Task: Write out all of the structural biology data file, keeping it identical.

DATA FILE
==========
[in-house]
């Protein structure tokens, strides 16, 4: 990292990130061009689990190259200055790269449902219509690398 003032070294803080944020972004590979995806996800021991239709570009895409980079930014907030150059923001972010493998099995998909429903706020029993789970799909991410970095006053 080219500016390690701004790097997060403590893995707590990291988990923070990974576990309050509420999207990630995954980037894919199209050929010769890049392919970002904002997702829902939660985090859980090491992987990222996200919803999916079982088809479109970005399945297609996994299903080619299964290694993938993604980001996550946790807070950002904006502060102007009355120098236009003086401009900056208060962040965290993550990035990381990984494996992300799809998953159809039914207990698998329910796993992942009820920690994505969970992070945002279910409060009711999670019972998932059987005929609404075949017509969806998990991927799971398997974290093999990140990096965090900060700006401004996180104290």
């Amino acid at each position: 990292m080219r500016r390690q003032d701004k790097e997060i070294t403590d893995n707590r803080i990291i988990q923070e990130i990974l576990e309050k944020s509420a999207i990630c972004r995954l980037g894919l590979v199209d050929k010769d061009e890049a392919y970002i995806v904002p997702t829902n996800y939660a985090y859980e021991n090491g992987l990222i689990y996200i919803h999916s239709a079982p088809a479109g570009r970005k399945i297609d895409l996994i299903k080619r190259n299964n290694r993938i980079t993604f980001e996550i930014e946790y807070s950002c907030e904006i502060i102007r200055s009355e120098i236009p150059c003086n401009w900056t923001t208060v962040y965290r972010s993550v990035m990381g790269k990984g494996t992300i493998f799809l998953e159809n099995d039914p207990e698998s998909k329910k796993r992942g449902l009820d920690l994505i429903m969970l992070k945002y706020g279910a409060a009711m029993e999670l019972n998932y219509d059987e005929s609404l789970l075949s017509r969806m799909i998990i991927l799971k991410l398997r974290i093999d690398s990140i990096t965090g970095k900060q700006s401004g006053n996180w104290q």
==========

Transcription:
[in-house]
């Protein structure tokens, strides 16, 4: 990292990130061009689990190259200055790269449902219509690398 003032070294803080944020972004590979995806996800021991239709570009895409980079930014907030150059923001972010493998099995998909429903706020029993789970799909991410970095006053 080219500016390690701004790097997060403590893995707590990291988990923070990974576990309050509420999207990630995954980037894919199209050929010769890049392919970002904002997702829902939660985090859980090491992987990222996200919803999916079982088809479109970005399945297609996994299903080619299964290694993938993604980001996550946790807070950002904006502060102007009355120098236009003086401009900056208060962040965290993550990035990381990984494996992300799809998953159809039914207990698998329910796993992942009820920690994505969970992070945002279910409060009711999670019972998932059987005929609404075949017509969806998990991927799971398997974290093999990140990096965090900060700006401004996180104290």
């Amino acid at each position: 990292m080219r500016r390690q003032d701004k790097e997060i070294t403590d893995n707590r803080i990291i988990q923070e990130i990974l576990e309050k944020s509420a999207i990630c972004r995954l980037g894919l590979v199209d050929k010769d061009e890049a392919y970002i995806v904002p997702t829902n996800y939660a985090y859980e021991n090491g992987l990222i689990y996200i919803h999916s239709a079982p088809a479109g570009r970005k399945i297609d895409l996994i299903k080619r190259n299964n290694r993938i980079t993604f980001e996550i930014e946790y807070s950002c907030e904006i502060i102007r200055s009355e120098i236009p150059c003086n401009w900056t923001t208060v962040y965290r972010s993550v990035m990381g790269k990984g494996t992300i493998f799809l998953e159809n099995d039914p207990e698998s998909k329910k796993r992942g449902l009820d920690l994505i429903m969970l992070k945002y706020g279910a409060a009711m029993e999670l019972n998932y219509d059987e005929s609404l789970l075949s017509r969806m799909i998990i991927l799971k991410l398997r974290i093999d690398s990140i990096t965090g970095k900060q700006s401004g006053n996180w104290q």